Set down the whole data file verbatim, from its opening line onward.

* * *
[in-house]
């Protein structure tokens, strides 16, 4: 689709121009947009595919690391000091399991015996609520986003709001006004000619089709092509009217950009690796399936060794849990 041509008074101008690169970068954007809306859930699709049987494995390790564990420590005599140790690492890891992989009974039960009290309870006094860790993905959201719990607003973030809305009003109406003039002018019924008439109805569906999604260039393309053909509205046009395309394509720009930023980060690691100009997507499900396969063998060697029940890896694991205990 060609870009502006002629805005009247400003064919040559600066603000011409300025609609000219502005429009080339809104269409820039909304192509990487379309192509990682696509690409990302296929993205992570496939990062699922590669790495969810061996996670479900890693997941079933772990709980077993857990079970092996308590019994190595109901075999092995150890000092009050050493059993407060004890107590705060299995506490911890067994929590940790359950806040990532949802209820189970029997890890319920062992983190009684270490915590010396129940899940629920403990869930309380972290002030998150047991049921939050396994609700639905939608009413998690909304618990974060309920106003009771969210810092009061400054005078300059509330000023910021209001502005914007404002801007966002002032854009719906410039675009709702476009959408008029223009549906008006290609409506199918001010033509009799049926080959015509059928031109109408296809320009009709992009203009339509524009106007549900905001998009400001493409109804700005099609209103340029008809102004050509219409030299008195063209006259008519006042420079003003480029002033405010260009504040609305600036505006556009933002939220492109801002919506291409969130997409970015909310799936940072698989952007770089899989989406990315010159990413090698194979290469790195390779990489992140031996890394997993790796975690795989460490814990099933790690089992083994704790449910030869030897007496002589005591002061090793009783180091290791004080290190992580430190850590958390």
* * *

[in-house]
């Protein structure tokens, strides 16, 4: 689709121009947009595919690391000091399991015996609520986003709001006004000619089709092509009217950009690796399936060794849990 041509008074101008690169970068954007809306859930699709049987494995390790564990420590005599140790690492890891992989009974039960009290309870006094860790993905959201719990607003973030809305009003109406003039002018019924008439109805569906999604260039393309053909509205046009395309394509720009930023980060690691100009997507499900396969063998060697029940890896694991205990 060609870009502006002629805005009247400003064919040559600066603000011409300025609609000219502005429009080339809104269409820039909304192509990487379309192509990682696509690409990302296929993205992570496939990062699922590669790495969810061996996670479900890693997941079933772990709980077993857990079970092996308590019994190595109901075999092995150890000092009050050493059993407060004890107590705060299995506490911890067994929590940790359950806040990532949802209820189970029997890890319920062992983190009684270490915590010396129940899940629920403990869930309380972290002030998150047991049921939050396994609700639905939608009413998690909304618990974060309920106003009771969210810092009061400054005078300059509330000023910021209001502005914007404002801007966002002032854009719906410039675009709702476009959408008029223009549906008006290609409506199918001010033509009799049926080959015509059928031109109408296809320009009709992009203009339509524009106007549900905001998009400001493409109804700005099609209103340029008809102004050509219409030299008195063209006259008519006042420079003003480029002033405010260009504040609305600036505006556009933002939220492109801002919506291409969130997409970015909310799936940072698989952007770089899989989406990315010159990413090698194979290469790195390779990489992140031996890394997993790796975690795989460490814990099933790690089992083994704790449910030869030897007496002589005591002061090793009783180091290791004080290190992580430190850590958390």